The real threat to Labor is that indies bleed away votes at the Lower House level which then don’t flow through to the Upper House. Given that some of the most marginal UH seats for Labor are regional, that could be a concern.

  10. FWIW, I once managed to take my hospital file home with me (it was sitting on the desk when I signed out, and I’d placed my other paperwork on top of it). No one realised. I gave it to one of the nurses to return a couple of weeks later.

  11. phoenixRED @ #511 Thursday, November 15th, 2018 – 6:33 am

    13 Of The Biggest Press Organizations Unite Against Trump In CNN Lawsuit

    Thirteen of the biggest press organizations in the United States ranging from NBC and Fox News to The Washington Post and New York Times have come together in support of CNN’s lawsuit against Trump.

    No posts shown on my machine between 6.33 and 7.39. Where is everybody?

  12. Thanks BK

    I might just add these two links to progress (sic) with Brexit. May has a Draft Agreement which looks significantly like (a) most of the reasons for doing a Brexit are not realized and (b) the really hard cans are kicked down the road. Despite this, the Draft Plan has enfuriated the hard brexiteers, the DUP and the Scottish Tories. The theatre of the absurd continues:

    1. Will May survive as PM?
    2. Will Parliament support the deal?
    3. Will there be a second referendum?

  13. From Michael Pascoe – “With that single irresponsible, idiotic, cynical Jerusalem thought bubble – putting perceived Liberal Party, Trump & Netanyahu interests ahead of Australia’s – Morrison declared himself unfit to be PM.”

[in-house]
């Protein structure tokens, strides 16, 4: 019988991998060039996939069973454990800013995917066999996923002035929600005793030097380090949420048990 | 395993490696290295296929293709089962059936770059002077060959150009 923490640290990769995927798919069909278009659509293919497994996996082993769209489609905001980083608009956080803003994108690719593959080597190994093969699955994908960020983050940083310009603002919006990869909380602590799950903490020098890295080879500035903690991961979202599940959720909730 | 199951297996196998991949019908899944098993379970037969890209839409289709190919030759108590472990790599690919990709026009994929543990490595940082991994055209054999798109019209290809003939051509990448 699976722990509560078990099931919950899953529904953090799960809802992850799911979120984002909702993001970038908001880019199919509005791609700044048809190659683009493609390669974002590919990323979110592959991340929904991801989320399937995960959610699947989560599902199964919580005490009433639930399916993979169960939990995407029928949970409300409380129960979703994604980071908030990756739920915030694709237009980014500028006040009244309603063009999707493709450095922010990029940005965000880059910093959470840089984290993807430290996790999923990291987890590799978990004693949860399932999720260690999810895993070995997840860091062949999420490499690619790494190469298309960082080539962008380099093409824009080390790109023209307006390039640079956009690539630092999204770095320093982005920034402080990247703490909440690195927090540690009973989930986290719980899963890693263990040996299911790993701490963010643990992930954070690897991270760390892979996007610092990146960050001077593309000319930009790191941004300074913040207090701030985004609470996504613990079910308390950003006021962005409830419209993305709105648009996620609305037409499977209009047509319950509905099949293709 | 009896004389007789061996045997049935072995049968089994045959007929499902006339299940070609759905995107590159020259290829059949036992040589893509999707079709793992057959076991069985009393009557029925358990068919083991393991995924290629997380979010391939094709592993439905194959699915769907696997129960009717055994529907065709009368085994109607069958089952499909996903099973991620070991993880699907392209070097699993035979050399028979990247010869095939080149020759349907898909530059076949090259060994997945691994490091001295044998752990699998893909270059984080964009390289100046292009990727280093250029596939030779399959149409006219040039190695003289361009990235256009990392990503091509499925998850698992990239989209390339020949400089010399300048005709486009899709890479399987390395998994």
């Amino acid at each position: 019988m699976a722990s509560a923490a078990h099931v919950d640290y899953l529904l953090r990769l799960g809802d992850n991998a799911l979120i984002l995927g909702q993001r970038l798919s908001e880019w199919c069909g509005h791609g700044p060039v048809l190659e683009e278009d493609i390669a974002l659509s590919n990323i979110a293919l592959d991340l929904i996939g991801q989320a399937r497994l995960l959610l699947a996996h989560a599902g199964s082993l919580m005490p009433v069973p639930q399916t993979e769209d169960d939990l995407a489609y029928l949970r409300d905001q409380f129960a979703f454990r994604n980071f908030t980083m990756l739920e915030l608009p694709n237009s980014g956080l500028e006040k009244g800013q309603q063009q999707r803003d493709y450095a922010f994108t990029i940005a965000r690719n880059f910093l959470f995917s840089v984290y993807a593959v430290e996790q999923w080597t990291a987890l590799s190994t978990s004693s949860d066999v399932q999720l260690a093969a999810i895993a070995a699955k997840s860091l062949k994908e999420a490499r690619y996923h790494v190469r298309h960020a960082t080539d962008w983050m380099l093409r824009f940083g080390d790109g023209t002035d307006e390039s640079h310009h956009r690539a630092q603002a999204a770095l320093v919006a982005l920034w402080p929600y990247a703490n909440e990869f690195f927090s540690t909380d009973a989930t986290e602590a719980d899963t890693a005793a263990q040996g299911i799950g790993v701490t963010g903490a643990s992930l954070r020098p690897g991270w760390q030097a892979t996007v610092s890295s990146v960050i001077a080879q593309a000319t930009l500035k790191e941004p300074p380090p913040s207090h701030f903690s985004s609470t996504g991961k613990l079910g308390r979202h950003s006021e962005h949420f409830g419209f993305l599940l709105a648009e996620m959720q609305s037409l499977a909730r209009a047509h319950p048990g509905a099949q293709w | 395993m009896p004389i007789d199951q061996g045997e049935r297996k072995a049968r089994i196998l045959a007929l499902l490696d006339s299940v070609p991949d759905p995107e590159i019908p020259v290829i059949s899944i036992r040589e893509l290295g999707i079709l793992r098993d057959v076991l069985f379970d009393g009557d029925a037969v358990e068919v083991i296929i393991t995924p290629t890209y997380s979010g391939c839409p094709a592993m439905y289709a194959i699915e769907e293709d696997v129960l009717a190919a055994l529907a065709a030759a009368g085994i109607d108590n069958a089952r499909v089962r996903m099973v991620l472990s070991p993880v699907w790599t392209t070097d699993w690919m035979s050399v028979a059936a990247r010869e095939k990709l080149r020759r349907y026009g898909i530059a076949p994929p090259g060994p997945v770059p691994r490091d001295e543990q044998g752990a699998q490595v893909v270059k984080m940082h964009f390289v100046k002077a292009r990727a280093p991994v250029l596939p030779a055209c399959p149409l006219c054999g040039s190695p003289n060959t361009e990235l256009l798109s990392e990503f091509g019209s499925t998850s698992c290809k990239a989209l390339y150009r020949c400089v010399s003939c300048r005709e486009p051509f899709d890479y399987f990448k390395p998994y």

And from Peter van Onselen – “Literally the frontbencher most described to me as hopeless, out of her depth and not up to the job by her colleagues over and over again, including those who worked closely with her, was concetta fierravanti-wells. Who the hell is she to attack the new Environment Minister?”
    Mike Carlton – “I give up. I just fucking give up. The stupidity is absolute, unconquerable. This is Indonesia, a country vital to our interests. And this buffoon is blathering on about sausage sizzles.”
    Jane Caro – “What a pity that Barry O’Sullivan’s gender change will not involve menstruation, a functioning uterus or any of the things that make reproductive rights real & visceral to those who do (mostly women). Why, it won’t even involve a drop in pay or the loss of half his super!
    Stephen Koukoulas – “It’s enough to make Cuba’s former Communist leader Fidel Castro blush.Treasurer Frydenberg will see the govt guarantee money lent to small businesses that the banks currently deem unworthy of loans or are considered too risky to lend to. ”

    You’d have to say this government is on the nose!

  14. @Zuvele

    Actually – one of the high-profile regional independents being touted (Geelong – Darryn Lyons) *is* in a Labor seat, although he’s highly unlikely to win. I’d tip Oscar Yildiz as the only indy likely to snag a seat from the ALP.

    But your point stands. They’ve listed 3 Lib/Nat seats, 1 Labor seat and one (Shepp) which is already an independent. The rest of the crossbench will probably be the 3-4 Greens. So I don’t know what they were on about. But hey, it’s the Weekly Times, it’s just wishful thinking dressed up as “analysis” to throw to the Murdoch fans in the bush.

  15. @zoomster

    Yeah he was – I just scrolled back up to check again. You quoted:

    ‘Five regional seats — Shepparton, *Geelong*, Ovens Valley, Benambra and South West Coast — may switch to independents after the November 24 state election, leading to a scenario where neither Labor or the Coalition can form government.’